21 January 2015
7 min read
It’s impossible to do justice to the topic of confiscation in a short article such as this. We’re not going to even attempt to explain the law on, for example, tainted gifts, criminal lifestyle, hidden assets and so on. Instead we’re going to try to rise above the black letter of the law, so far as is possible, and look at strategy, tactics and the real mechanics of confiscation litigation in practice.
Why the Unfairness?
All criminal defence practitioners will tell you that the confiscation process is capable of producing unfair and sometimes absurd results. After many years dealing with asset forfeiture and Proceeds of Crime Act 2002 (POCA) issues we are convinced that the unfairness in the system is not just down to the Act being s deliberately ‘Draconian’, as it has been described. There is also an inbuilt unfairness on the battleground itself. Prosecution applications for confiscation are generally not in the hands of the prosecution Barrister, or even the CPS lawyer, but the police/ HMRC Financial Investigator (“FI”). Straight away you have lost the impartiality, or at least the appearance of impartiality, that should be present in any sentencing exercise.
The FI is the person that will normally produce the s16 ‘prosecution statement’ – the document that sets out the prosecution’s case on benefit and available amount. A good FI is needed in almost every confiscation case. Some FI’s are meticulously fair but it has to be said that many are less so. It is an oft cited compliant of the defence that the estimates of benefit and the available amount are unfair exaggerations and bear little resemblance to the reality. So why do some FI’s behave this way? Well for a start they are not meant to be impartial. Of course they have a duty to the Court to be accurate and to be fair but many defence lawyers will tell you that the incentivisation scheme is where the risk of injustice starts.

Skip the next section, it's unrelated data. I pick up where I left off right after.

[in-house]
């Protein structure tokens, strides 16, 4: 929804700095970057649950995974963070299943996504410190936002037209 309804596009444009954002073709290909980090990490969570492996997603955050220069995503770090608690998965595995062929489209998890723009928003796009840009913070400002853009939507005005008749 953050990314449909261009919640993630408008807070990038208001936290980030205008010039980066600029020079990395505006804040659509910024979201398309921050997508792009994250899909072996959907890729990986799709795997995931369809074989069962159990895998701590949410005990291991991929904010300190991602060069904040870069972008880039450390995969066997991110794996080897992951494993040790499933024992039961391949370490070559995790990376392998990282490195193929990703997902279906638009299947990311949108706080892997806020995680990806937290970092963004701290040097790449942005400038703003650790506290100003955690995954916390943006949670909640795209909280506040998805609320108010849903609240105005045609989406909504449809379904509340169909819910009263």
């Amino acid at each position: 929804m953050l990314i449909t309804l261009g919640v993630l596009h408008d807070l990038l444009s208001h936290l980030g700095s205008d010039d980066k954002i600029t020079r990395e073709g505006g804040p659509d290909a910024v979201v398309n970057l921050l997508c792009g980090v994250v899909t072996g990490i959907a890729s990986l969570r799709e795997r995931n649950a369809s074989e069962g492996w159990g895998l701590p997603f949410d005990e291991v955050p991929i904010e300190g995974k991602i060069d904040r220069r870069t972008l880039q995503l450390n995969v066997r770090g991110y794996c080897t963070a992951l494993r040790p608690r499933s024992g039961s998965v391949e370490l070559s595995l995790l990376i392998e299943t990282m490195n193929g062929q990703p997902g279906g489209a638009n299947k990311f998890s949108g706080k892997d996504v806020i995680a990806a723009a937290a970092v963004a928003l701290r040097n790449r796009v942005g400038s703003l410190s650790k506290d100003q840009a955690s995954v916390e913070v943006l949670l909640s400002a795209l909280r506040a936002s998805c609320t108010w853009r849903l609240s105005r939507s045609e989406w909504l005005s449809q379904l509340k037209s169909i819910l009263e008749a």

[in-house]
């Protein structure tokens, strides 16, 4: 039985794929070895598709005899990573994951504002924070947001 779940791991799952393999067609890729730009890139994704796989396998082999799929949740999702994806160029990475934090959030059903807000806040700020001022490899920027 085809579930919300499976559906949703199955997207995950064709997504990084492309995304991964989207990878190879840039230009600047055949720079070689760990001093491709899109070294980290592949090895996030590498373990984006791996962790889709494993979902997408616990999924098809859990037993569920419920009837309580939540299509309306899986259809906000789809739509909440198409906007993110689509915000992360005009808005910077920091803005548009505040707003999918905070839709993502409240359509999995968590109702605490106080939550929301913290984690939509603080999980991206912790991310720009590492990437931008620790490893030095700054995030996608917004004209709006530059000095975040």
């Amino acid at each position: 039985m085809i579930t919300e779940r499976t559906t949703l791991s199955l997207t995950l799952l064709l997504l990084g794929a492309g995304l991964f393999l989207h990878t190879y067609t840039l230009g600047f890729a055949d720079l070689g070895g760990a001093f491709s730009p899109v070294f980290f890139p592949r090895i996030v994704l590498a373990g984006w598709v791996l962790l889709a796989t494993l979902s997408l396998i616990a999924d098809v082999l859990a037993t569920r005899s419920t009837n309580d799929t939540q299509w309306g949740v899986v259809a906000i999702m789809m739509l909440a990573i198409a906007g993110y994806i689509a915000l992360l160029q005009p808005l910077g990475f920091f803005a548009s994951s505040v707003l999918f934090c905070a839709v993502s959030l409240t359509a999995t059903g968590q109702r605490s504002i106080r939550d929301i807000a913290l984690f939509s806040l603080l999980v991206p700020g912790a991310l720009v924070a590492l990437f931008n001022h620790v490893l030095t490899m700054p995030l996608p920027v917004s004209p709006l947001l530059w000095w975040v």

Since 2006 the Home Office has run the Assets Recovery Incentivisation Scheme (ARIS), which apportions all asset recovery monies. Of money recovered in confiscation the Home Office keeps 50%. The rest is split 3 ways; between the, the investigators (usually police or HMRC), the prosecution agency and the Court Service. In these cash-strapped times one can see the benefit of maximising confiscation claims. Conversely however, the defence will often be funded by legal aid but the Legal Aid Agency, which is strapped for cash like all public bodies, sees none of the revenue generated from confiscation despite having to pay for its process just as the Courts, CPS and investigators do. Also, confiscation proceedings are notoriously badly paid in legal aid cases. This is so even though the work can often at times be much more time-consuming and complex than the main criminal litigation. The authors of this article are experienced practitioners recognised in, for example, the legal guide ‘Chambers & Partners’ section on ‘POCA and Asset Recovery’ which only ranks a handful of Solicitors and Counsel.. We do not say that to grandstand but to highlight the fact that this area often demands a commitment and an expertise not always matched by the limits of legal aid.
These background factors can serve to create a toxic mix for the un-witting defendant. But knowing the ingredients of the mix can at least give some hope of fighting back. For example, the prosecution might make those bold assertions in their prosecution statement because they see no down side – but what if there was a down-side?